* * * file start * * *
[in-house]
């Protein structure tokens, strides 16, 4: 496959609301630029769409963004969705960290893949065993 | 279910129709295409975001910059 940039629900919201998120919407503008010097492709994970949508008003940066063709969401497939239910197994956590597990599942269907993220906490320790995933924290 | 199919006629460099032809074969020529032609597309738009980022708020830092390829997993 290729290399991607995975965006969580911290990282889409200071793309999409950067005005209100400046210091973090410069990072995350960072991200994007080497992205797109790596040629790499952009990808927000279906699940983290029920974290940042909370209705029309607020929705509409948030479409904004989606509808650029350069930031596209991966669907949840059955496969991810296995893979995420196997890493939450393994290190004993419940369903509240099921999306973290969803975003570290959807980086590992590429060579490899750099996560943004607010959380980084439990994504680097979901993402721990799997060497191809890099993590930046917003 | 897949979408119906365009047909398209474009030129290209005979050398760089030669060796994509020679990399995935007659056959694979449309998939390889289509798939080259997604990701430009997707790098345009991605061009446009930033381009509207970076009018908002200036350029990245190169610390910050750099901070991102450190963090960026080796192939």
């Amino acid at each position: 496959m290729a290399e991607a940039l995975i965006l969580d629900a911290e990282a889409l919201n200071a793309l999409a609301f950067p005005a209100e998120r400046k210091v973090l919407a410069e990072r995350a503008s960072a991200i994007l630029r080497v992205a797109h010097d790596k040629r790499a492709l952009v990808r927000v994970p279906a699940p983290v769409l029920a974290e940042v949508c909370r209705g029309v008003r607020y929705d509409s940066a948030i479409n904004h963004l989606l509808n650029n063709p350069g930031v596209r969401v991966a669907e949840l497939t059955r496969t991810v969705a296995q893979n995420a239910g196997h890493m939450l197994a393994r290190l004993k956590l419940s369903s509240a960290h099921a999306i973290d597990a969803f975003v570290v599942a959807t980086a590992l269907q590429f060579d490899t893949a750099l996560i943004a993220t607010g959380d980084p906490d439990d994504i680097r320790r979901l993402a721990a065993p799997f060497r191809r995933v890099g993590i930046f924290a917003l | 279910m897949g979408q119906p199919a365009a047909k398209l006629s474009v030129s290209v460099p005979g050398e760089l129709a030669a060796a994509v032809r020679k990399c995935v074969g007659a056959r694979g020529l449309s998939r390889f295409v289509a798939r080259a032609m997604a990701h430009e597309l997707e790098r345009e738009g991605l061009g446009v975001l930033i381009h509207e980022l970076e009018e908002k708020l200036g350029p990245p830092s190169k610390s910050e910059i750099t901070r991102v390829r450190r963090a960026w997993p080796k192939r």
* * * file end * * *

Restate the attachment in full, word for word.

[in-house]
């Protein structure tokens, strides 16, 4: 496959609301630029769409963004969705960290893949065993 | 279910129709295409975001910059 940039629900919201998120919407503008010097492709994970949508008003940066063709969401497939239910197994956590597990599942269907993220906490320790995933924290 | 199919006629460099032809074969020529032609597309738009980022708020830092390829997993 290729290399991607995975965006969580911290990282889409200071793309999409950067005005209100400046210091973090410069990072995350960072991200994007080497992205797109790596040629790499952009990808927000279906699940983290029920974290940042909370209705029309607020929705509409948030479409904004989606509808650029350069930031596209991966669907949840059955496969991810296995893979995420196997890493939450393994290190004993419940369903509240099921999306973290969803975003570290959807980086590992590429060579490899750099996560943004607010959380980084439990994504680097979901993402721990799997060497191809890099993590930046917003 | 897949979408119906365009047909398209474009030129290209005979050398760089030669060796994509020679990399995935007659056959694979449309998939390889289509798939080259997604990701430009997707790098345009991605061009446009930033381009509207970076009018908002200036350029990245190169610390910050750099901070991102450190963090960026080796192939």
């Amino acid at each position: 496959m290729a290399e991607a940039l995975i965006l969580d629900a911290e990282a889409l919201n200071a793309l999409a609301f950067p005005a209100e998120r400046k210091v973090l919407a410069e990072r995350a503008s960072a991200i994007l630029r080497v992205a797109h010097d790596k040629r790499a492709l952009v990808r927000v994970p279906a699940p983290v769409l029920a974290e940042v949508c909370r209705g029309v008003r607020y929705d509409s940066a948030i479409n904004h963004l989606l509808n650029n063709p350069g930031v596209r969401v991966a669907e949840l497939t059955r496969t991810v969705a296995q893979n995420a239910g196997h890493m939450l197994a393994r290190l004993k956590l419940s369903s509240a960290h099921a999306i973290d597990a969803f975003v570290v599942a959807t980086a590992l269907q590429f060579d490899t893949a750099l996560i943004a993220t607010g959380d980084p906490d439990d994504i680097r320790r979901l993402a721990a065993p799997f060497r191809r995933v890099g993590i930046f924290a917003l | 279910m897949g979408q119906p199919a365009a047909k398209l006629s474009v030129s290209v460099p005979g050398e760089l129709a030669a060796a994509v032809r020679k990399c995935v074969g007659a056959r694979g020529l449309s998939r390889f295409v289509a798939r080259a032609m997604a990701h430009e597309l997707e790098r345009e738009g991605l061009g446009v975001l930033i381009h509207e980022l970076e009018e908002k708020l200036g350029p990245p830092s190169k610390s910050e910059i750099t901070r991102v390829r450190r963090a960026w997993p080796k192939r």